Kim Triedman

poems & other disasters


WordTech Communications, 2013

“In his final penitential labor, the Greek hero Heracles descends into the underworld to capture Cerberus, the nether region’s three-headed guard dog–the West’s primordial pit-bull. In Hadestown, her wildly evocative and dazzlingly associative sequence of prose poems, Kim Triedman transforms the hero’s descent into a fraught road trip plumbing the cultural, social, and psychological depths. Part mythic quest, part post-apocalyptic travel narrative, Hadestown is a palimpsest that overlays traditional storytelling with shadows of immigrant passages and the dire conflicting histories of our own moment. In doing so, she has carried into the light a vision of our contemporary underworld. Euripides meets Blade Runner. Beckett meets Survivor.”

– Daniel Tobin


“A gritty gut-punch of a book, Hadestown deliberately enervates Herakles’ great myth of suffering. Scattering the scraps of what-has-happened, it fixes a red-eyed gaze on a squalid present. Where gods would stride, Kim Triedman gives us skittish know-it-alls. Where the epic would arrive with brazen clarity, this arresting prose poem obfuscates with a menacing, sooty dust. As I read, I was certain that here, the fragmentary is as endangered by a bald coherence as it is by further disintegration; thus, the poet urges we clutch the shards, no matter how they might cut.”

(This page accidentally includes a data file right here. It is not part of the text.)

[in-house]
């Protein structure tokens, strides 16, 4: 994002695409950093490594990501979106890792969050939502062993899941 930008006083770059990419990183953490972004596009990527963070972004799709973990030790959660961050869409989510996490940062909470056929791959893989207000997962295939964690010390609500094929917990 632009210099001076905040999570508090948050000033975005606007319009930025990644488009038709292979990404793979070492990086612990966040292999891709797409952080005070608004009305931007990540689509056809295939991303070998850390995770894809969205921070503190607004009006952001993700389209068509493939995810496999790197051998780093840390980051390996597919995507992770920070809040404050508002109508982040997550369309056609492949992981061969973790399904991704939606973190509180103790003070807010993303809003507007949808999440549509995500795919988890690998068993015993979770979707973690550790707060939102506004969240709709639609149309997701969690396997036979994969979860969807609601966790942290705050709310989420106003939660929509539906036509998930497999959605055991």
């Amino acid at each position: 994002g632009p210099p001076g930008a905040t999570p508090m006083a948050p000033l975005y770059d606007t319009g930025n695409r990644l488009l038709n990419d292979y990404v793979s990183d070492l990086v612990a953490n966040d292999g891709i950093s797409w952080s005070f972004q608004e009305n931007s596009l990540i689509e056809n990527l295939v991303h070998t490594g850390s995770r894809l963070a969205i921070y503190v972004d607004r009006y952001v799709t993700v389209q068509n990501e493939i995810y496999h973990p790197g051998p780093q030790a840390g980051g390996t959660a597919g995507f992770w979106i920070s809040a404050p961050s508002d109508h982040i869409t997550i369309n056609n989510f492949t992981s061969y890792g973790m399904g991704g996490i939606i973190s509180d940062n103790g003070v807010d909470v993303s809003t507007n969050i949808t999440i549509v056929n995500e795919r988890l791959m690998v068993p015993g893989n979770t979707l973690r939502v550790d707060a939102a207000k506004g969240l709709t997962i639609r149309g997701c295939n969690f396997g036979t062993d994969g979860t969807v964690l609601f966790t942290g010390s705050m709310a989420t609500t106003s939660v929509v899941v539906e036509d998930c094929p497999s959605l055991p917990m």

– Douglas Kearney


“Kim Triedman’s Hadestown is a topographical map of need and satisfaction. To read this book is to embark on a journey and to see the landscape anew…or as Triedman’s speaker says, “…we know we’ve never been here before, that the trip has only just begun. There will be stranger things than tangled kelp.” Here is a resilient addition to the tradition of prose poetry.”

– Jericho Brown


The way the kelp dries on the sand: that is what I mean. From a distance only a smudge along the shoreline, but up close tangled and cystic, gritty with flies. It doesn’t matter. When we pull ourselves up, we know we’ve never been here before, that the trip has only just begun. There will be stranger things than tangled kelp. At least the beach is empty – for that we are grateful – and the sand carries the warmth of some earlier sun. About the next leg we know little, only that we’ve made it thus far, only that the light is beginning to slip from the sky.